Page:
The complex sits at the center of the new West Kowloon Cultural District, nearly 100 acres of prime reclaimed bay land that have been entrenched in controversy ever since the announcement of its development in 1998. M+ has long been touted as a “crown jewel” of sorts in the string of museums planned for the district: Its website describes M+ as a “keystone project” and an “iconic landmark.” Yet its honing was delayed, first by construction issues and then the COVID-19 pandemic, which dramatically hampered public activity across the city.
Nevertheless, just over a year has passed since its opening, and pandemic restrictions have rapidly eased across the city and mainland China in early 2023, so M+ is finally welcoming international visitors, including those who attended last weekend’s Art Basel Hong Kong. How does the building and the site look now?
Setting aside crucial conversations about the use of new land in an infamously dense city, the initial master plan for the district—a wide canopy designed by Foster + Partners spread across the site—was met with intense public scrutiny and criticism. Invited to start over in 2005, the office ultimately realized a more conventional mixed-use-shopping-eating-leisure-public-park. Walking through the district now doesn’t exactly evoke the “unique urban character and streetscapes of Hong Kong” that the firm may have intended. Instead, with mostly sun-exposed paths and clusters of young trees, the park demands a great deal of walking between the distanced buildings which act as programmatic anchors. This is not necessarily a bad thing. In fact, it’s a luxury to have so much open space, and one can imagine the park supporting a plethora of activities and events on its sunny lawns and beautiful bay promenade once the area is in regular use. Today however, hampered by limited shade and scattershot landscaping, its emptiness is clearly conspicuous.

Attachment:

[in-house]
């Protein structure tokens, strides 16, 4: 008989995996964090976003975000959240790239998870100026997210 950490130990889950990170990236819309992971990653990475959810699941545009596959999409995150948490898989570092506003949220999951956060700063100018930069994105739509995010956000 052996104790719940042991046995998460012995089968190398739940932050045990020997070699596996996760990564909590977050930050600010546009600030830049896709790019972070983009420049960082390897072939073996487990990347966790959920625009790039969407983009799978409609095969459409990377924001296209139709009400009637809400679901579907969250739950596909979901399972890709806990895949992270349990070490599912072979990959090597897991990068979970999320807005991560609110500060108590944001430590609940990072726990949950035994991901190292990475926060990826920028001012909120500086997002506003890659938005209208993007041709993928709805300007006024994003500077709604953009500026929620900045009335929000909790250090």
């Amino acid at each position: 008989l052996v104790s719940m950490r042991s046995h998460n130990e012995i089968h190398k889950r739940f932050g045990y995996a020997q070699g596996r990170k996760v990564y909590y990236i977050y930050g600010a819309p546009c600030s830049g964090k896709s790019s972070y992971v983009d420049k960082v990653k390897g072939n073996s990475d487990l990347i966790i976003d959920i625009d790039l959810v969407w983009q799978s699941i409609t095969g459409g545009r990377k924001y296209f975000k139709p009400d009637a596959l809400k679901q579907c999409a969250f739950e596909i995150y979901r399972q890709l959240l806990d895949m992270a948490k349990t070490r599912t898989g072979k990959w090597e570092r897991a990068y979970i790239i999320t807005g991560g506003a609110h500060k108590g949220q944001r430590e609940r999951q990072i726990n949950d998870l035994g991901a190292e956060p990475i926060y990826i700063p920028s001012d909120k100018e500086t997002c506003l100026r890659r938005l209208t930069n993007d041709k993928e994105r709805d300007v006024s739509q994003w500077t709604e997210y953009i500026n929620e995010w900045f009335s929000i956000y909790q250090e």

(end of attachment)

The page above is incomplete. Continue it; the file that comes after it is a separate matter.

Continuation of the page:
The site’s openness makes it impossible to miss M+’s profile, particularly when approaching from the nearby Kowloon metro station, from which visitors muscle past a series of construction sites and makeshift roads before arriving to the museum. The 700,000 sq. ft. building is essentially an inverted T: Galleries are housed across five sprawling stories, forming a plinth below a slim 14-story tower comprising museum offices, restaurants, and a research center. As one would expect from the Swiss firm, the facade is inventive, faced in thin, dark green, terra-cotta tiles which evoke a bamboo-like pattern. As austere as it first appears against the bright morning sky, the overlapping pattern and subtle coloring resolves nicely up close. Similarly, the sheer scale of the building dissolves upon approach, wherein one sees the plinth is lifted to accommodate a ground floor with entrances on all four sides and smaller, carved-out public courtyards, a shop, and a cafe at the edges.